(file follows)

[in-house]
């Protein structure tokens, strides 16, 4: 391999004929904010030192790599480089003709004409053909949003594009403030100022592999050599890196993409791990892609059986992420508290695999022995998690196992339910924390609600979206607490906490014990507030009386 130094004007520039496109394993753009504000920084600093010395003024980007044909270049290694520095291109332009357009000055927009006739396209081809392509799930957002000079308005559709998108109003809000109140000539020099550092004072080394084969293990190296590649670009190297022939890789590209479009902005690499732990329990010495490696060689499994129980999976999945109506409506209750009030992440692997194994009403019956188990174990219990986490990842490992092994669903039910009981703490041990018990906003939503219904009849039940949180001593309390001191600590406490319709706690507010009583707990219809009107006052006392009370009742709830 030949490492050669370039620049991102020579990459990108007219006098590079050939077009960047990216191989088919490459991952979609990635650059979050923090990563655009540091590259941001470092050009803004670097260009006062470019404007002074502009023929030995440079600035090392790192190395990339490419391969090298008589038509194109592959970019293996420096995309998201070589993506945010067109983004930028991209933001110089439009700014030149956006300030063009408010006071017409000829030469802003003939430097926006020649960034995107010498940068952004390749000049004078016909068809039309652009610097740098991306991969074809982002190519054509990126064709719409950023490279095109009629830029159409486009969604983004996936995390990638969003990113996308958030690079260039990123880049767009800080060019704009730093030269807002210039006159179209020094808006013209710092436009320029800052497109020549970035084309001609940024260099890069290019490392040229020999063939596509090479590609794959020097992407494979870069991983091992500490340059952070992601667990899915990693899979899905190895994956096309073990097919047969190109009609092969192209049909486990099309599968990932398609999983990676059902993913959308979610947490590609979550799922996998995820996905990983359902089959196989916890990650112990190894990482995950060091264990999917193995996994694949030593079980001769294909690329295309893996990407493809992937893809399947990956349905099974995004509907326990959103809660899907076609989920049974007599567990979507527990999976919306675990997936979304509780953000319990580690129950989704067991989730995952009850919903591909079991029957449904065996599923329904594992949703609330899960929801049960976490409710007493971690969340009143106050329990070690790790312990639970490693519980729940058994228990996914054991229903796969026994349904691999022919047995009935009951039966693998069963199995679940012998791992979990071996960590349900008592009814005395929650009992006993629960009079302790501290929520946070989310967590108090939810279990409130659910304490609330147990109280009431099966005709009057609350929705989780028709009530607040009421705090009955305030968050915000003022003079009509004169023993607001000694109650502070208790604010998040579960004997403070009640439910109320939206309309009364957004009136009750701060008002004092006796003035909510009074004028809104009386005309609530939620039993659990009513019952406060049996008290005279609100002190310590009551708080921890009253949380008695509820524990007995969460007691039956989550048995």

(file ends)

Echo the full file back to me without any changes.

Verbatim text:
[in-house]
């Protein structure tokens, strides 16, 4: 391999004929904010030192790599480089003709004409053909949003594009403030100022592999050599890196993409791990892609059986992420508290695999022995998690196992339910924390609600979206607490906490014990507030009386 130094004007520039496109394993753009504000920084600093010395003024980007044909270049290694520095291109332009357009000055927009006739396209081809392509799930957002000079308005559709998108109003809000109140000539020099550092004072080394084969293990190296590649670009190297022939890789590209479009902005690499732990329990010495490696060689499994129980999976999945109506409506209750009030992440692997194994009403019956188990174990219990986490990842490992092994669903039910009981703490041990018990906003939503219904009849039940949180001593309390001191600590406490319709706690507010009583707990219809009107006052006392009370009742709830 030949490492050669370039620049991102020579990459990108007219006098590079050939077009960047990216191989088919490459991952979609990635650059979050923090990563655009540091590259941001470092050009803004670097260009006062470019404007002074502009023929030995440079600035090392790192190395990339490419391969090298008589038509194109592959970019293996420096995309998201070589993506945010067109983004930028991209933001110089439009700014030149956006300030063009408010006071017409000829030469802003003939430097926006020649960034995107010498940068952004390749000049004078016909068809039309652009610097740098991306991969074809982002190519054509990126064709719409950023490279095109009629830029159409486009969604983004996936995390990638969003990113996308958030690079260039990123880049767009800080060019704009730093030269807002210039006159179209020094808006013209710092436009320029800052497109020549970035084309001609940024260099890069290019490392040229020999063939596509090479590609794959020097992407494979870069991983091992500490340059952070992601667990899915990693899979899905190895994956096309073990097919047969190109009609092969192209049909486990099309599968990932398609999983990676059902993913959308979610947490590609979550799922996998995820996905990983359902089959196989916890990650112990190894990482995950060091264990999917193995996994694949030593079980001769294909690329295309893996990407493809992937893809399947990956349905099974995004509907326990959103809660899907076609989920049974007599567990979507527990999976919306675990997936979304509780953000319990580690129950989704067991989730995952009850919903591909079991029957449904065996599923329904594992949703609330899960929801049960976490409710007493971690969340009143106050329990070690790790312990639970490693519980729940058994228990996914054991229903796969026994349904691999022919047995009935009951039966693998069963199995679940012998791992979990071996960590349900008592009814005395929650009992006993629960009079302790501290929520946070989310967590108090939810279990409130659910304490609330147990109280009431099966005709009057609350929705989780028709009530607040009421705090009955305030968050915000003022003079009509004169023993607001000694109650502070208790604010998040579960004997403070009640439910109320939206309309009364957004009136009750701060008002004092006796003035909510009074004028809104009386005309609530939620039993659990009513019952406060049996008290005279609100002190310590009551708080921890009253949380008695509820524990007995969460007691039956989550048995």